Sensory Processing – Part 3 – More Tips for Regulation

Our bodies are constantly receiving sensory information.   Sensory information is received through vision, hearing, touch, taste and smell.  Lesser acknowledged stimuli include movement (the vestibular system) and position (proprioception).    Sensory Processing Disorder (SPD) is a dysfunction in the way that the nervous system interprets this sensory information.  Formal therapy for SPD is called Sensory Integration Therapy and it is usually done by occupational therapists with a certification in the area of SPD.

Whether or not your child has an official SPD diagnosis or is receiving therapy, there are lots of things that you can do at home to help your child regulate and organize their sensory systems.  Most if not all of these strategies are good practice for any child.

Regulation = focus = behavior that is acceptable.

In part one of this series, I shared tips for structured settings such as school, church or the community through input via movement, fine motor, oral input and proprioception (heavy work and deep pressure).  ALL of those ideas can be used at home as well.  Today I’ll share a few more things that are geared more towards supporting the sensory systems of vision, hearing, touch, taste and smell.  Remember, activities can be alerting or calming or both.   Using sensory strategies is often trial and error.  The goal is to determine what will meet your child’s needs at the given moment.  Having a “tool box” of ideas from which to pull from is the key to success.


  • Watching things fall – rain sticks, tabletop fountains, bubble timers or a sensory bin filled with beans , sand, rice or similar substance
  • Watching things spin – tops, tablet apps (Modus, Cosmic Tops for example), gear toys, see ‘n’ say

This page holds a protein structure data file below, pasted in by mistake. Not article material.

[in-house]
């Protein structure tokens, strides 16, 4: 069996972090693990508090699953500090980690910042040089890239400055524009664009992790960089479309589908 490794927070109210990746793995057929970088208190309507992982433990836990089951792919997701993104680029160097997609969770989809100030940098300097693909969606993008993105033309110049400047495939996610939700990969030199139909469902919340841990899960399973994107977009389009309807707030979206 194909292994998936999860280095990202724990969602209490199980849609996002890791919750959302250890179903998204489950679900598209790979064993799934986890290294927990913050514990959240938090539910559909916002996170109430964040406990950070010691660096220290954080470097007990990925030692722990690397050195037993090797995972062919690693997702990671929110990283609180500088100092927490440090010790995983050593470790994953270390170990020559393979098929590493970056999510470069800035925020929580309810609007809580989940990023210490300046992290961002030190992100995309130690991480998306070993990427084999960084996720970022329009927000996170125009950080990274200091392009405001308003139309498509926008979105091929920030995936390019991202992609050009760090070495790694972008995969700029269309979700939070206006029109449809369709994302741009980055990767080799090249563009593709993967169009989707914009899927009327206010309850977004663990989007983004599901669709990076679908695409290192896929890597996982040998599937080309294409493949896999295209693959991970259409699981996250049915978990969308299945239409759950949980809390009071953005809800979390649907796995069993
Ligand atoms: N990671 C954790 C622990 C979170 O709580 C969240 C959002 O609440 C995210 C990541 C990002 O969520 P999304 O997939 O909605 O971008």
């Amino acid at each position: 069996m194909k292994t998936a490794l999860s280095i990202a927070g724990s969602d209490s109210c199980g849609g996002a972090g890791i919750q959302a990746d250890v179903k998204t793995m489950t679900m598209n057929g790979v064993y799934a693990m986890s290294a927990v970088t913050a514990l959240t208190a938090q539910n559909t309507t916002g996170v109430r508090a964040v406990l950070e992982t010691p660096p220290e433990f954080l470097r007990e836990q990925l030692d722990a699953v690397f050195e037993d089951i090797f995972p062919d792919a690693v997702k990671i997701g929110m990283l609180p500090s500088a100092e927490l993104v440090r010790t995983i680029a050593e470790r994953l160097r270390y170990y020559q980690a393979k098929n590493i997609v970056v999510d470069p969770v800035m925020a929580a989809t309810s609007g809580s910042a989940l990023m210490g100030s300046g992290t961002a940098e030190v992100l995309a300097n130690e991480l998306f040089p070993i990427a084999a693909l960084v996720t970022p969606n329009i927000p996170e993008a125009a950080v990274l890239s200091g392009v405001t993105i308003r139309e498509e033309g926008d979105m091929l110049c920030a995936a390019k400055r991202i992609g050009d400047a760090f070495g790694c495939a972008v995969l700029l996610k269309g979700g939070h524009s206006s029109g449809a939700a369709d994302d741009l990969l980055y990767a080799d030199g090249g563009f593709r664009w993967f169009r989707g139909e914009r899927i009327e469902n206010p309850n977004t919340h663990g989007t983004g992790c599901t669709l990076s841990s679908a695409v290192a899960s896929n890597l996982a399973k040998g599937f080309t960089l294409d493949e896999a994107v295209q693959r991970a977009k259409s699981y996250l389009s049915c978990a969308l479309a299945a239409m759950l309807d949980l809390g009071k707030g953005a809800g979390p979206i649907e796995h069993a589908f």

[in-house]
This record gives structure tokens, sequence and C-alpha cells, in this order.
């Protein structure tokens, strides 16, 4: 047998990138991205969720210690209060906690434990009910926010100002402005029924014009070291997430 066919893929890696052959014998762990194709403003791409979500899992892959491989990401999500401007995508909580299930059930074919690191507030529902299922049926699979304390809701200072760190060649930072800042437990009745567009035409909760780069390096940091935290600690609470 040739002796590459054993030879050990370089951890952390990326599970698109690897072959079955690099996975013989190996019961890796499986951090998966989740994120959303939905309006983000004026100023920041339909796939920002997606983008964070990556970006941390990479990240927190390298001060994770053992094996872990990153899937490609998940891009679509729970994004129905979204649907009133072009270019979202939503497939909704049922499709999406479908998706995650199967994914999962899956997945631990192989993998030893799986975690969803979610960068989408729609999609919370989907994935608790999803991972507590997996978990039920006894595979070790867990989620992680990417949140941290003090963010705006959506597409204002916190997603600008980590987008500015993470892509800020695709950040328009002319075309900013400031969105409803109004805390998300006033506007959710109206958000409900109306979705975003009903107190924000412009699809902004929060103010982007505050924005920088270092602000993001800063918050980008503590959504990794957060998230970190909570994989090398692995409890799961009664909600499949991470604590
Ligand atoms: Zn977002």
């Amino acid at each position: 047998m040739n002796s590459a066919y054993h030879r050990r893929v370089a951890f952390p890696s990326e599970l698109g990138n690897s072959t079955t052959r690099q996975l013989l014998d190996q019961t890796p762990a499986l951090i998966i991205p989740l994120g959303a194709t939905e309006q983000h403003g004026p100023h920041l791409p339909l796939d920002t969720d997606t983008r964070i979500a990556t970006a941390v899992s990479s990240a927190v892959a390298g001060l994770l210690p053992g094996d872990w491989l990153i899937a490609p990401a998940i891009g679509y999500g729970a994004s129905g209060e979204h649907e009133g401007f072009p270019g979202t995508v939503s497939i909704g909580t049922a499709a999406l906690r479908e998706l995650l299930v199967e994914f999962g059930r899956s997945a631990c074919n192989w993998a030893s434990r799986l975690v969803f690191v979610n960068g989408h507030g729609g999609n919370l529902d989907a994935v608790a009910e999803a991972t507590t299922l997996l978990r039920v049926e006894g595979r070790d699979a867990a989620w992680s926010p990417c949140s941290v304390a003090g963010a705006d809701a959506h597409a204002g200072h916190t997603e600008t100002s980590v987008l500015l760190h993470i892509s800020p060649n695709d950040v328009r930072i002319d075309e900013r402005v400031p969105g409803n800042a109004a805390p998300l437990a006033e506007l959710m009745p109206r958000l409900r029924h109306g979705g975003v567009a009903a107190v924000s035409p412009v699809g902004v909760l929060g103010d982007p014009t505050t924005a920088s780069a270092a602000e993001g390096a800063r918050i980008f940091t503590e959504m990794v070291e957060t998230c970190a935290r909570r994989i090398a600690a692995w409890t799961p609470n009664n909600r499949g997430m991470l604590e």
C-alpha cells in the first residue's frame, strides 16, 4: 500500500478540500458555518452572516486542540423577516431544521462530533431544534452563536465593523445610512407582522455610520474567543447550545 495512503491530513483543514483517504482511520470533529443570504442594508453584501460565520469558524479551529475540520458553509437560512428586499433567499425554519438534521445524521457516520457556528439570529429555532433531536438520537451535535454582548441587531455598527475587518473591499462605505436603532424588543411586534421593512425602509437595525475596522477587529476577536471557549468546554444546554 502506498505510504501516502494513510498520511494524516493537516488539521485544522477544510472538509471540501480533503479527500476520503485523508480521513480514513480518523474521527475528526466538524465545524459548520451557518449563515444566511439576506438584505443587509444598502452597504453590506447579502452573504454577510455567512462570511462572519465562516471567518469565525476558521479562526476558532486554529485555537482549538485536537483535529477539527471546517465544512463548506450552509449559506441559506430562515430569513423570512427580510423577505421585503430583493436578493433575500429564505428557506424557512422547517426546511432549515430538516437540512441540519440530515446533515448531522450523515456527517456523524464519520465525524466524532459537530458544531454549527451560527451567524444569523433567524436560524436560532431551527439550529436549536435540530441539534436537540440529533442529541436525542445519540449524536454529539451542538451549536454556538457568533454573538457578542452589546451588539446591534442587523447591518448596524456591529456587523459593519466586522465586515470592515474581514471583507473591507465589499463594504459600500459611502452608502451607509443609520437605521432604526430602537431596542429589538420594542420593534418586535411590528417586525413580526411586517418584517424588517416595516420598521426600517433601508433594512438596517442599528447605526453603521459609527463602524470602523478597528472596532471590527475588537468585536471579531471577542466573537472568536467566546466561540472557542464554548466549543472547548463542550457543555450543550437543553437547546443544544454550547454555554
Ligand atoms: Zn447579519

cosmic tops                                                          rainstick


  • Soothing sounds – environmental sounds such as the ocean, light rain or crickets
  • Music – “Calming Rhythms” (, Mozart, Gregorian chants, rhythmic drumming
  • A metronome as background noise (or use a metronome app on your tablet)
  • metronome                     calming rhythms



  • seamless underwear and socks
  • vibrating hairbrush
  • electric toothbrush
  • texture box filled with fabrics and materials of varied textures


  • strong flavors
  • spicy – salsa, hot sauce,
  • sour – War Heads, Sour Patch Kids
  • salty – chips, popcorn, pretzels, salted nuts
  • peppermint
  • gingersnaps
  •            warheads-candy-bag-127337                    sour patch           download


**The sense of smell might be the most powerful.  Smell input goes directly to the limbic system.  Haven’t you ever smelled something that vividly triggered a memory and took you right back to the place where you had experienced that smell before?

  • scented candles, soap or lotion
  • scent inhalers
  • scented stickers, pencils, markers
  • NOXO Odor Defense Pro  – masks noxious smells

scent                    odor-defense1



So, give some of these things a try and let me know how it goes.  Anybody have any more great tips?  I’d love to add them to my toolbox.


Leave a Reply

Fill in your details below or click an icon to log in: Logo

You are commenting using your account. Log Out /  Change )

Google photo

You are commenting using your Google account. Log Out /  Change )

Twitter picture

You are commenting using your Twitter account. Log Out /  Change )

Facebook photo

You are commenting using your Facebook account. Log Out /  Change )

Connecting to %s